George London Foundation presents a heartening show of young opera talent

Sat Feb 18, 2017 at 12:06 pm
Michelle Bradley received the , 2017 George London Award winner, Photo: Shawn Ehlers

Michelle Bradley received the George London-Leonie Rysanek Award at the George London Foundation Finals Friday night. Photo: Shawn Ehlers

The George London Foundation, the brainchild of the great Canadian-American bass-baritone, exists to support the careers of young opera singers. Every year it awards singers who make their way through a competition made up of public recitals. The Final, held Friday afternoon at the Morgan Library, was both a testament to the talent the Foundation has honed through the competition, and a deeply affecting listening experience.

The concert was an exhibition of exciting vocal talent, and also of intriguing taste and discernment on the part of this new generation of singers. It was no surprise that the selection of arias (one for each of the eighteen performers) included famous ones like “Porgi amor” and “Tombe degli avi miei.” What was unexpected was the ambition shown through choices like the mad scene from Peter Grimes—sung with riveting directness by tenor Kyle van Schoonhoven—excerpts from the contemporary operas like John Adams’ Doctor Atomic and Flight by Jonathan Dove, and relative obscurities, like mezzo-soprano Evanna Lai’s tender rendition of “Things change, Jo,” from Mark Adamo’s Little Women. The reach for distinction, and the singers’ recognition of how these modern and contemporary arias fit into broader opera history, deepened the satisfactions of the vocalism.

All but one of the performances were technically and expressively accomplished, many were gripping, and the finest were stunning. The judges had the unfair task of picking five above all the others for the $10,000 top awards, but there were also three secondary awards, and each of the remaining ten singers received $1,000 (out of a total of $75,000 handed out).

Soprano Michelle Bradley won the George London-Leonie Rysanek Award, one of the top five, and she was easily the star of the day. With her gorgeous voice, rich, rounded, and violet colored, she sang Verdi’s “D’amor sull ali rosee” from Il Trovatore, and it was tremendous. Beyond the sheer beauty of her voice and her technical command, Bradley had clearly thought deeply about the music. The shape of her phrases distilled not only the character but the drama of the opera down to a musical essence.

There was considerable strength among the men, who made up ten of the finalists. Tenor Errin Duane Brooks sang “Siegmund heiß ich” form Die Walküre, and the strength, projection, and sheer excitement earned him the George London-Kirsten Flagstad Award for a potential Wagnerian singer. Will Liverman, baritone, also won one of the leading awards with his lovely, involved “Gregory’s Aria” from The Tsar’s Bride. Tenor Aaron Blake sang  the Tomb aria from Lucia di Lammermoor, and though he sounded slightly stiff and constrained at first, his voice and expression opened up to a beautiful, vibrant emotional fullness, which earned him one of the top honors.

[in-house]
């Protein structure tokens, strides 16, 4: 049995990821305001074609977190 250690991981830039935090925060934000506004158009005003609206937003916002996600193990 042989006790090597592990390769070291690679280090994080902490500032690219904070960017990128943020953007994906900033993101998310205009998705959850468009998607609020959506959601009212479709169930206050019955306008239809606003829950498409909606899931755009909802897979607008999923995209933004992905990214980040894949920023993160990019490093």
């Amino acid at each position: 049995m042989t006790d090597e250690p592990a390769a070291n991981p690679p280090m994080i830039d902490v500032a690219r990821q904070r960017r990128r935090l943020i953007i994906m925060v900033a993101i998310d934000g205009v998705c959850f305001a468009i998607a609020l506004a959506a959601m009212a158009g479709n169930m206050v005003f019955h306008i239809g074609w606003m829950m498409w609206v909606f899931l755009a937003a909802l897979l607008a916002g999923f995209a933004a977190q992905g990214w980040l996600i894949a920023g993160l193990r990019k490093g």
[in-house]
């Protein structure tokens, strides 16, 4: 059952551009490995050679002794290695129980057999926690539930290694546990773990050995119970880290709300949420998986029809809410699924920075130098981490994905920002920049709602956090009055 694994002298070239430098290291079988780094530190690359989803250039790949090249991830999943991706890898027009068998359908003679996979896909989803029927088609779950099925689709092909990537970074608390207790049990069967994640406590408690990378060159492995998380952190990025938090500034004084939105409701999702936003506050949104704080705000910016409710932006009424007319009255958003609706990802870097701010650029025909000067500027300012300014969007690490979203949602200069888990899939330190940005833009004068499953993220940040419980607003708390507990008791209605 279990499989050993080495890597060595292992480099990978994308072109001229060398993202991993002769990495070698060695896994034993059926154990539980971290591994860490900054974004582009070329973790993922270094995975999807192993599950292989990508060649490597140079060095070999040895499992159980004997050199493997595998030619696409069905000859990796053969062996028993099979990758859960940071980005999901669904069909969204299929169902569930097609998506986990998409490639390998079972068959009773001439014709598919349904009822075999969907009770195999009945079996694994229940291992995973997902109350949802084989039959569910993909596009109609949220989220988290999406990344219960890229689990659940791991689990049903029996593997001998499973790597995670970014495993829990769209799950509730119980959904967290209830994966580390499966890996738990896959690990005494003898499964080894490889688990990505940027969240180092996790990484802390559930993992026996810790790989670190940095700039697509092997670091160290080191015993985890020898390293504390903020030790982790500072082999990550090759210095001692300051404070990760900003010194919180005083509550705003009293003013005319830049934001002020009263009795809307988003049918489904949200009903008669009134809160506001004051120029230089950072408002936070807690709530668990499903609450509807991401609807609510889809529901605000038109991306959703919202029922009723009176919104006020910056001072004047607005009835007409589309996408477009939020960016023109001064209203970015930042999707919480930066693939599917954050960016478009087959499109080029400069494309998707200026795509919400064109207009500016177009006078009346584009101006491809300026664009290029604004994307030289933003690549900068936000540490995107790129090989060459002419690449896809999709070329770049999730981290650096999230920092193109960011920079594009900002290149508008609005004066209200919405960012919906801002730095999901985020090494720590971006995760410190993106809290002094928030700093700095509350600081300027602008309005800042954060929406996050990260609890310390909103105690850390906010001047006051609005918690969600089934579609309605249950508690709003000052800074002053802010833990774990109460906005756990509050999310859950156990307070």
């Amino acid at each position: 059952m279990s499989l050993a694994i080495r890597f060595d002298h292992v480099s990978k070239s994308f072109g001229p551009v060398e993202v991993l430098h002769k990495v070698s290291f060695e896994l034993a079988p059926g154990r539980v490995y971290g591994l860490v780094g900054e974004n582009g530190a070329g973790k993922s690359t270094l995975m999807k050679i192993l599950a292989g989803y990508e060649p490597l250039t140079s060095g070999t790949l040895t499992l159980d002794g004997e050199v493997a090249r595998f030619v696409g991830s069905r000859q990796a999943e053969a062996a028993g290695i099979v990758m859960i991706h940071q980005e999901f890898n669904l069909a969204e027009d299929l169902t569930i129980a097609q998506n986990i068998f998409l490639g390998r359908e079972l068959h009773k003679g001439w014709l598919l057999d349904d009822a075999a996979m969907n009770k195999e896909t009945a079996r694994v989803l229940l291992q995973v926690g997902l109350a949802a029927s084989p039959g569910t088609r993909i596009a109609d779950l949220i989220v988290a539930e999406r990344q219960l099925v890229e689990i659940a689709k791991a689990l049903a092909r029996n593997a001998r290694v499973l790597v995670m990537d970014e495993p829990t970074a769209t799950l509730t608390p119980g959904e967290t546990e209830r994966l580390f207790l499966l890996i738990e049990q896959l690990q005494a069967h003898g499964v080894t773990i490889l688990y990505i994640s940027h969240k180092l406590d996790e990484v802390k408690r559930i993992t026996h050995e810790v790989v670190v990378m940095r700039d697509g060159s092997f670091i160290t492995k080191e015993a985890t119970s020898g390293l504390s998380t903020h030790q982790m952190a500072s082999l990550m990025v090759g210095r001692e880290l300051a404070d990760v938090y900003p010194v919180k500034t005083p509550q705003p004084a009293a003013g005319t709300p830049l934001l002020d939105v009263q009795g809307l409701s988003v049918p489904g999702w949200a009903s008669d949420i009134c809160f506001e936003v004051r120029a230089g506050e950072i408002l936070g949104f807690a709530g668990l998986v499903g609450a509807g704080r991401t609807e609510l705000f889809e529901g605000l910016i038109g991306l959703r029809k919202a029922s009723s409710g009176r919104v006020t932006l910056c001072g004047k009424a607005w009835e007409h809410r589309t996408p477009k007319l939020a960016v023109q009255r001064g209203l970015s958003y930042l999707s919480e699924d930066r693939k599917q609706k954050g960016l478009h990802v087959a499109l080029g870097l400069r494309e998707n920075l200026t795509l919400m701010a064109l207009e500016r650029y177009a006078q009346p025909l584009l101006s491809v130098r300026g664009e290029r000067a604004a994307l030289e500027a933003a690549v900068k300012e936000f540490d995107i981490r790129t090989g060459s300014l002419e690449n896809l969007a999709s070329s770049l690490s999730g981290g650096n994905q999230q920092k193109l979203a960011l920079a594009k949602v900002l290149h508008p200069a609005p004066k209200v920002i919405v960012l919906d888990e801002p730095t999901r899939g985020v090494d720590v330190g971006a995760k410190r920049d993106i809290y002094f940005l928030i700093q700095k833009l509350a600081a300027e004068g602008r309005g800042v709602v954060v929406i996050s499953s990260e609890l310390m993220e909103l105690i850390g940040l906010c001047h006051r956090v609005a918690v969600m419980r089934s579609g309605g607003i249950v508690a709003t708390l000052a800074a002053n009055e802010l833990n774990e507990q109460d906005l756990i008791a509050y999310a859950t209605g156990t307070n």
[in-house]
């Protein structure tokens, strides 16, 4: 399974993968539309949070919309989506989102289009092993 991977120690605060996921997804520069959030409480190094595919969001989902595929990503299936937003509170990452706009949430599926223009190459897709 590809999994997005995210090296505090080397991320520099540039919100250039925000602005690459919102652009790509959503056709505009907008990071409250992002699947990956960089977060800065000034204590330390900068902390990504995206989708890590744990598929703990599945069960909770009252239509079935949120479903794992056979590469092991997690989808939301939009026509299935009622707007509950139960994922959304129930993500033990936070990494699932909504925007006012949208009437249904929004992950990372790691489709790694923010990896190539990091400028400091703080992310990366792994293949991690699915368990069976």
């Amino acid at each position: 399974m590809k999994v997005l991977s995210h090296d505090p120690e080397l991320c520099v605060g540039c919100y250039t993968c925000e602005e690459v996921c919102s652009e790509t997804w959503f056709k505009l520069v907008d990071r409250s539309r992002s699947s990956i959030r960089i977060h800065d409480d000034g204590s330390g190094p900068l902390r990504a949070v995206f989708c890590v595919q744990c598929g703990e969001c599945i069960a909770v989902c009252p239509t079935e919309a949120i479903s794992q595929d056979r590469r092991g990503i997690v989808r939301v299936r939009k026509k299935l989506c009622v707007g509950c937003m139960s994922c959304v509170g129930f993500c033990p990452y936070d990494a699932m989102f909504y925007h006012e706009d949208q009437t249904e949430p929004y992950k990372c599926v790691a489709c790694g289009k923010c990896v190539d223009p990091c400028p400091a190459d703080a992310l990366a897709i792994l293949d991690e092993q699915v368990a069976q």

Soprano Lara Secord-Haid won the special award for a Canadian singer with a musical and subtle “Lied der Lulu,” by Alban Berg, from his opera Lulu.

Also unexpected quality was that there were two countertenors among the finalists. At 22, Aryeh Nussbaum Cohen was the youngest in the finals, (and it was he who sang “Dawn, still darkness …” from Flight). Cohen’s voice had a prepubescent quality, which added to the intensity of his performance. Daniel Moody sang Oberon’s aria “I know a bank,” from Britten’s A Midsummer Night’s Dream (oddly, Britten and Gounod were the only composers represented twice). Moody was so inside the character that his singing seemed to come straight from the operatic stage.

A pair of arias from Gounod’s Faust provided two highlights of the concert. Tenor Jonas Hacker sang an affecting, sincere “Salut! demeure chaste et pure,” and bass-baritone Cody Quattlebaum delivered a charismatic “Vous qui faites l’endormie,” relishing Mephistopheles’ devilish laugh.

Lauren Margison, a 24-year-old soprano, sang an elegant “Porgi amor,” idiomatic in the way she let the shape of Mozart’s music carry the expression. Mezzo-soprano Megan Marino’s “Connais-tu le pays,” from Mignon, was equally elegant, with a concentration on the musical line and the loveliness of her voice.

The baritone voices made up an exceptionally strong group. Shea Owens sang “Batter my heart” from Adams’ Doctor Atomic, and impressed with his expression while staying within the constraints of the music’s rhythms and phrases. The enormous power of the aria was focused through the deep warmth of his voice and the interpretive precision. Brian Vu sang “Kogda bi zhizn,” from Eugene Onegin, and the beauty of his voice carried the complex expression of Onegin’s feelings and social standing.

Craig Rutenberg did solid, yeoman’s work in the difficult task of accompanying 18 singers in different music. But it was the singers and the George London Foundation who provided the the dramatic and heartening music that made this such an impressive event, with the audience winners as well.

The George London Foundation presents two previous winners, tenor Paul Appleby and mezzo-soprano Sarah Mesko, in recital 4 p.m. March 4, at the Morgan Library.

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